Authorities have shut down the 11th Beijing Independent Film Festival, scheduled to begin on Saturday August 23rd through to Sunday August 31st. According to China Digital Times, organizers, would-be attendants and directors found two policemen and a number of plain-clothes guards blocking the entrance to the festival.
The Guardian reports the guards said they were simple “villagers” when asked about their identity.
The Beijing Independent Film Festival is organized by film critic Li Xianting through the Li Xianting Film Fund, and gives voice to China’s underground indie and avant-garde film directors. It also acts as a springboard to gain international interest; some award-winning Chinese films were first played here.
Unfortunately for it, the Film Festival is also a small, marginalized but independent platform to share and discuss work of directors outside the state-approved film culture of the ruling Communist Party, another film industry gaining recognition and investments.
Fan, the festival’s executive director told the Guardian that “Nothing we want to do is against the party or the government. We’re a very transparent organization.”
The Festival has already experienced official obstruction during past iterations, but always managed to take place, changing venues or replacing large public events with smaller screenings in private homes. This year’s Festival has been forbidden in its entirety, in spite of claims of recent relaxation of the Chinese censorship policy.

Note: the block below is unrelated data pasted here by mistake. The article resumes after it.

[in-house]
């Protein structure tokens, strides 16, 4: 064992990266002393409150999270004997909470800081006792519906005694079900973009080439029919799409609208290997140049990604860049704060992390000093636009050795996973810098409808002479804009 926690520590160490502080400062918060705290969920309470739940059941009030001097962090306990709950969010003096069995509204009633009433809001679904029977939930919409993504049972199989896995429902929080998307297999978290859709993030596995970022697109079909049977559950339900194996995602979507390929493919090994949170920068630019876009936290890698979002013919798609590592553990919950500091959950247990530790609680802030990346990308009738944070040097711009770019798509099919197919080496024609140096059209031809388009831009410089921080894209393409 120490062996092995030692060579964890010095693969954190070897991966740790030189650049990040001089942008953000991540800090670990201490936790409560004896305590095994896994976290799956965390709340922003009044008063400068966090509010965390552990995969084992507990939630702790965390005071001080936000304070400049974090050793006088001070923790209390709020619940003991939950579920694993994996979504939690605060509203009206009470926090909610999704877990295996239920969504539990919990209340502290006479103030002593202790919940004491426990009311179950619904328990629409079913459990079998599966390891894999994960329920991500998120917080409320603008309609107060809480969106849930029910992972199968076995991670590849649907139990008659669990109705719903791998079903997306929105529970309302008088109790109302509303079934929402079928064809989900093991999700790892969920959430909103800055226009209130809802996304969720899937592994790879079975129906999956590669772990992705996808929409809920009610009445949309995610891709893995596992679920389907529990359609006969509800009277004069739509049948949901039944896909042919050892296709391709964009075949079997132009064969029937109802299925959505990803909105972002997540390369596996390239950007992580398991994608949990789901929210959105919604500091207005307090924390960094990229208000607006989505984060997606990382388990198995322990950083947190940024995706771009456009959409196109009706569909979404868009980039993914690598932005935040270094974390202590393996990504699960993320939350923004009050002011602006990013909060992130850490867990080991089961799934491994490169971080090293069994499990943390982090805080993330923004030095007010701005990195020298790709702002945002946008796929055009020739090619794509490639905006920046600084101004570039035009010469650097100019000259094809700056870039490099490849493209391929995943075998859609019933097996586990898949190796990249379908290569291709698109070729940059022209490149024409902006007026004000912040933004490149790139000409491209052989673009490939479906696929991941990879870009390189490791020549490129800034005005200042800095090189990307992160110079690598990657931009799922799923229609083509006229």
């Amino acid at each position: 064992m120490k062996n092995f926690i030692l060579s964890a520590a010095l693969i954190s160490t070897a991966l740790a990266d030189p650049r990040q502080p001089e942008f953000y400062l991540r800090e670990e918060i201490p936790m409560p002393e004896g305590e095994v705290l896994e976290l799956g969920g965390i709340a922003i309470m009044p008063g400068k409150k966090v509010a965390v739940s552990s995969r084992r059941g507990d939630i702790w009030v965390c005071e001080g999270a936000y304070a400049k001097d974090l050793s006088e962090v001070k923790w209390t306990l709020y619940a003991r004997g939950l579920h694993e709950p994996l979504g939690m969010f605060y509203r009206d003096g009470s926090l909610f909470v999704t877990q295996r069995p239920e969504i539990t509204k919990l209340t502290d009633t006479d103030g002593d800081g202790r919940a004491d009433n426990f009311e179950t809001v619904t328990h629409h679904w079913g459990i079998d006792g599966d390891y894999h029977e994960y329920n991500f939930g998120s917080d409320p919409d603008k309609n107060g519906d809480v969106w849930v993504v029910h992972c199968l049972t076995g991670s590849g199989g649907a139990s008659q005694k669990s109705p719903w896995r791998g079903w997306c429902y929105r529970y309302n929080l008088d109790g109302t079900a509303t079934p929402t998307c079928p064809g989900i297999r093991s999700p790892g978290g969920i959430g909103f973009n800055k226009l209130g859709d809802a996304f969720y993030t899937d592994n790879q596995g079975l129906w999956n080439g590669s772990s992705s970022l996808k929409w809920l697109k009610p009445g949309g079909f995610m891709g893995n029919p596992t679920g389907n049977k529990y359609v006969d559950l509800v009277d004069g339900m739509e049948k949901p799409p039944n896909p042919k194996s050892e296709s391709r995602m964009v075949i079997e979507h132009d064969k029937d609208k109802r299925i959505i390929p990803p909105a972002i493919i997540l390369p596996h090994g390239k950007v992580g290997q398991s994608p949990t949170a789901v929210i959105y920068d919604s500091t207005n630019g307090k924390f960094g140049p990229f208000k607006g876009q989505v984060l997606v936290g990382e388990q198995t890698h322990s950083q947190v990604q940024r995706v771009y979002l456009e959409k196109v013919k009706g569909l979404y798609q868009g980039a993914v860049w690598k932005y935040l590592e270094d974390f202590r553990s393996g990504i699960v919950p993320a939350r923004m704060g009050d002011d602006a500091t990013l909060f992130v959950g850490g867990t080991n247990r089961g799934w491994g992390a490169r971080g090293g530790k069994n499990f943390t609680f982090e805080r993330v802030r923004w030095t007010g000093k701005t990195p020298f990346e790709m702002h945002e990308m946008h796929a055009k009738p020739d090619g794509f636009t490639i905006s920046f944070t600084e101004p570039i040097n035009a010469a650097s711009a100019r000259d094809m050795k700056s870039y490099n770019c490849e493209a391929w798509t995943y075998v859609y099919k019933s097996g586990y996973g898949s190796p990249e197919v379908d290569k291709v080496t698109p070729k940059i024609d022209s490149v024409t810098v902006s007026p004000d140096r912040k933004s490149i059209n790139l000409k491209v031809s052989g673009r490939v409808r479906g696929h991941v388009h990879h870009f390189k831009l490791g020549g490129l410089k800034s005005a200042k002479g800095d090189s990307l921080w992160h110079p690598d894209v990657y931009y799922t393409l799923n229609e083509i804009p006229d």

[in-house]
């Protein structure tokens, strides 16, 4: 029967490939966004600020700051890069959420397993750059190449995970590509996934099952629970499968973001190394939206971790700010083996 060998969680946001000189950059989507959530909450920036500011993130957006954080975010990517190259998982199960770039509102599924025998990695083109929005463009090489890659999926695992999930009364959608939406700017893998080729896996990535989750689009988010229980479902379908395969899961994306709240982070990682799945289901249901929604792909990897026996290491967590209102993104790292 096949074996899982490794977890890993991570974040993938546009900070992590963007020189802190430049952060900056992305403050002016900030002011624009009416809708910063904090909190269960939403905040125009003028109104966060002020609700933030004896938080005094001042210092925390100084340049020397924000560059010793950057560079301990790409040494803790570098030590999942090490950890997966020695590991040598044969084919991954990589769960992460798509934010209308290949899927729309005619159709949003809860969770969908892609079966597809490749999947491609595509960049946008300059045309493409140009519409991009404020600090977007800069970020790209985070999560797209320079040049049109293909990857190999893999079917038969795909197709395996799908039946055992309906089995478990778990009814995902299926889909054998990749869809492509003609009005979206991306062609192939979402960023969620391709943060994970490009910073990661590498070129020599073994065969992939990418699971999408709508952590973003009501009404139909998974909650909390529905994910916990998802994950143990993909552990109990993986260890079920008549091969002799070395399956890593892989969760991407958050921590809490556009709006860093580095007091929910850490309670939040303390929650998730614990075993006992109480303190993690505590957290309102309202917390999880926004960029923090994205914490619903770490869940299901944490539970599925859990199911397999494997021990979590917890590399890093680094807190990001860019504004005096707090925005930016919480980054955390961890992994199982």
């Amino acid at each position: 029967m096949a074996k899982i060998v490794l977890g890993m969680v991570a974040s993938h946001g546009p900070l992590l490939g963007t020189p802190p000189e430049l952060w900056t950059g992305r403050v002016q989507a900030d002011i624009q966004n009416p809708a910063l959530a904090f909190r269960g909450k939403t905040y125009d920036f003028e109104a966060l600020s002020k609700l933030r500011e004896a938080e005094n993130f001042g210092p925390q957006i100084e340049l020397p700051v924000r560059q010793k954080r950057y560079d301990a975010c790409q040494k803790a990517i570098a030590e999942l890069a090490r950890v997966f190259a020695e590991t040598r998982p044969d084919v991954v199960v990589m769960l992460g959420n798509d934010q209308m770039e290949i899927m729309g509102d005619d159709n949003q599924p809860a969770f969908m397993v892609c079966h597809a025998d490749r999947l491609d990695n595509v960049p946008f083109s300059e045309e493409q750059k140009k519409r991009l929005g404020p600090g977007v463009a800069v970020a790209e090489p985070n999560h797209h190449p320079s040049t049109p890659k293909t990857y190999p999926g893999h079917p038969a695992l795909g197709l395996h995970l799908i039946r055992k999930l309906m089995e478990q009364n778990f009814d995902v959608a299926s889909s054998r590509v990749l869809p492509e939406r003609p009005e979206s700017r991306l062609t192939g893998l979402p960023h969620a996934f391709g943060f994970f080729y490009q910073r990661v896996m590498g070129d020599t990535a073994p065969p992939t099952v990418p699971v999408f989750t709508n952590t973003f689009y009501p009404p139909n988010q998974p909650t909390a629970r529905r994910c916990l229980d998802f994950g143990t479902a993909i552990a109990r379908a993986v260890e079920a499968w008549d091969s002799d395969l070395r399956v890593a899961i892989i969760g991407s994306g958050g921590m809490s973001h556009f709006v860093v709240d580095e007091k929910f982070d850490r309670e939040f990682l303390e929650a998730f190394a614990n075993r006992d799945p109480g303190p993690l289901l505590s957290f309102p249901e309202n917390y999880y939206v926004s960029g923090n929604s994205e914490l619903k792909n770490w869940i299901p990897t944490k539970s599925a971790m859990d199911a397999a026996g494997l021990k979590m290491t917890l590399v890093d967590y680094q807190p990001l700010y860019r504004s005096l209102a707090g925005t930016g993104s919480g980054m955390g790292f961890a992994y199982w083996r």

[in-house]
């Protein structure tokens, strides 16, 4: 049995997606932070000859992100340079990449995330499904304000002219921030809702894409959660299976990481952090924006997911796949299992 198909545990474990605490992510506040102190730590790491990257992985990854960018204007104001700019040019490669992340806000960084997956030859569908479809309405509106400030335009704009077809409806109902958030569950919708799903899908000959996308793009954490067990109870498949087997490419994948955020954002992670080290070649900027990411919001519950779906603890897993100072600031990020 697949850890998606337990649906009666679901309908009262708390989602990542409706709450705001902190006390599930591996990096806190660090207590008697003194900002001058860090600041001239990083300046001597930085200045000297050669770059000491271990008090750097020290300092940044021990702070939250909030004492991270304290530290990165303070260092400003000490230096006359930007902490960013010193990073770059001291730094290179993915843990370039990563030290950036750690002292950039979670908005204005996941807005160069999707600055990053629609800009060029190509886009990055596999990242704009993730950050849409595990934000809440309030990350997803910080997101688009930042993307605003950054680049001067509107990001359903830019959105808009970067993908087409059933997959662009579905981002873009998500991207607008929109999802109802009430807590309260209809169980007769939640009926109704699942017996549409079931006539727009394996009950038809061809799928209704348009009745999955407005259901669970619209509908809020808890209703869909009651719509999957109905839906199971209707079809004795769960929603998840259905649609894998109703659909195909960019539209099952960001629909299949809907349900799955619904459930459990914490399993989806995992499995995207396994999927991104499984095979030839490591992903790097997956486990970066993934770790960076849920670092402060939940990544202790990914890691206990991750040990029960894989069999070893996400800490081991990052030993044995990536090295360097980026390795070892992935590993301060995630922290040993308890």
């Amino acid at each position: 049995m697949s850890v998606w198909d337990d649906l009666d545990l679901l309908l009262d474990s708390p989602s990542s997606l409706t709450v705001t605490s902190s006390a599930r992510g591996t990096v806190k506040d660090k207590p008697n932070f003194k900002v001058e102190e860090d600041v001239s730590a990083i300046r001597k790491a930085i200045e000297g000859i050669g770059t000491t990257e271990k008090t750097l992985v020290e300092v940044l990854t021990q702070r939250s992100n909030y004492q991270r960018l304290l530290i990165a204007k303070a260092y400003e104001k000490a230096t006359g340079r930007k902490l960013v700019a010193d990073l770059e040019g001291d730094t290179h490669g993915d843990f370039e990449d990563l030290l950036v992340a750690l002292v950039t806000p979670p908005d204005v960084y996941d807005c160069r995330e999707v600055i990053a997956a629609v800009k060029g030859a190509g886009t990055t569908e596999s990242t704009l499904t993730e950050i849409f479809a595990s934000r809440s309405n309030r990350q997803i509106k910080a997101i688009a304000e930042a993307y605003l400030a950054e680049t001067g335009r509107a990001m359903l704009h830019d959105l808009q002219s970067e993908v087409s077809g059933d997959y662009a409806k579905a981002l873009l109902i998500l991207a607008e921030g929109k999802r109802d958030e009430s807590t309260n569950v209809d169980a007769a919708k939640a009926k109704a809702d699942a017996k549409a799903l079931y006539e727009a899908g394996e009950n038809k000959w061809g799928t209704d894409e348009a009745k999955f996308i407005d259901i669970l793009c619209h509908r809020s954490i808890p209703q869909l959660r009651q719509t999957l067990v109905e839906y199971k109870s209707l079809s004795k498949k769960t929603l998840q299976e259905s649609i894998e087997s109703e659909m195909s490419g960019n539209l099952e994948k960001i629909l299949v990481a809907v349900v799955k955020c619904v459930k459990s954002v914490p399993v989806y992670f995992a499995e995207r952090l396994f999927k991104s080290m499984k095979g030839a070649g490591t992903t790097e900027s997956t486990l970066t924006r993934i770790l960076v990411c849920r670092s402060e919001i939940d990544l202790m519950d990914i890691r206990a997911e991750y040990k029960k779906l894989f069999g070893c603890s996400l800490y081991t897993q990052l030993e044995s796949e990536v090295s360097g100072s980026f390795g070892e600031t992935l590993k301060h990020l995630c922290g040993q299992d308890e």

According to the festival’s directors, the authorities have raided Li’s offices, confiscating material gathered over more than 10 years, as well as the cameras and phones of participants and bystanders – giving them back after deleting pictures of the event.
Li and Wang, another Festival organizer, were hauled away and released after a few hours of detention.
According to the Guardian, police forces and Tongzhou District authorities did not confirm blocking the Festival and declined to comment on the situation.
Image courtesy of Wikimedia Commons. By Luo Shaoyang from Beijing, China [CC-BY-2.0 (http://creativecommons.org/licenses/by/2.0)], via Wikimedia Commons